Chris Byrd weighed in for his fight with Shaun George at 174, 37.5 pounds less than he did for his previous fight with Alexander Povetkin. The result was a listless performance and 9th round stoppage at the hands of unheralded Shaun George in Byrd's light heavyweight debut.
Byrd had a great career as a heavy, and had been in the top 25 since 1995, in the top ten until late last year, and #2 for over three years. He was even interim champion for a while after Lennox Lewis' retirement, though he was never #1 in the ratings. His strategy was to be elusive and confusing, and he had a speed advantage against almost all of his heavyweight opponents, though he gave up a power advantage in return.
This is how he fought for a full decade: use quickness to overcome lack of power.
But when Byrd dropped to light heavyweight, the equation had to be reversed. If he'd dropped only to cruiserweight, Byrd would probably have equal power, but only equal speed, to many of the fighters in the division. Go all the way down to light heavy, and he should have more power, but actually less speed, than the faster fighters in the division. Which was Byrd's problem last night.
The roles had been reversed. Instead of the elusive, fast fighter, Byrd was the slower fighter, looking to rock his opponent with a few shots if he got a good opening. Essentially, this is the exact opposite of how he's fought for the last ten years. No longer was his speed an advantage. And after losing that much weight so fast, his strength and stamina had to be called into question.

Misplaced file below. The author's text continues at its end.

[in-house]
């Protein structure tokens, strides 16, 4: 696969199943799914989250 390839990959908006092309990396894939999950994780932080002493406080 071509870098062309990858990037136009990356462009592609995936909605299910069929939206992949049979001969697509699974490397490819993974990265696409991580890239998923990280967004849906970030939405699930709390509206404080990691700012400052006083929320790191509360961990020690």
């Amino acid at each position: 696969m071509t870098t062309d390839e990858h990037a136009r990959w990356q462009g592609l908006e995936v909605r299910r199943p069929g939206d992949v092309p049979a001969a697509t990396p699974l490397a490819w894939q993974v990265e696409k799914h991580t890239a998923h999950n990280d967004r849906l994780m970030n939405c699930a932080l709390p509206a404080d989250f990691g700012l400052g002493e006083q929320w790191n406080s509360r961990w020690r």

Whatever the reason, Byrd didn't look good from the start, especially after being dropped in the 2nd round. From there, Byrd didn't show the activity and work rate typical of a light heavyweight. But neither did he show ability to take shots...and he's taken some big shots from some of the best heavyweights of the 90's and 00's. Perhaps too many over the years.
Some of the credit, of course, should go to Shaun George, who trained with Antonio Tarver for the bout. But Byrd's rapid weight loss and inability to modify his style to the reality of his new division, as well as his age (37), are going to get the blame in this one, at least until George can prove that he's taken his game to a higher level.
Byrd stands at 11th in the latest SportsRatings Heavyweight Top 100. Fighters don't fall out of the ratings for switching to a lower division; fights they win, however, don't improve their rating, while losses still count against them. For this loss, Byrd will likely fall out of the top 25 for the first time since 1995. Most observers think it's time that he hang up the gloves, and if that's the case, Chris Byrd can be proud of his career where he spent a decade on top, won a few alphabet titles and came very close to being considered the heavyweight champion.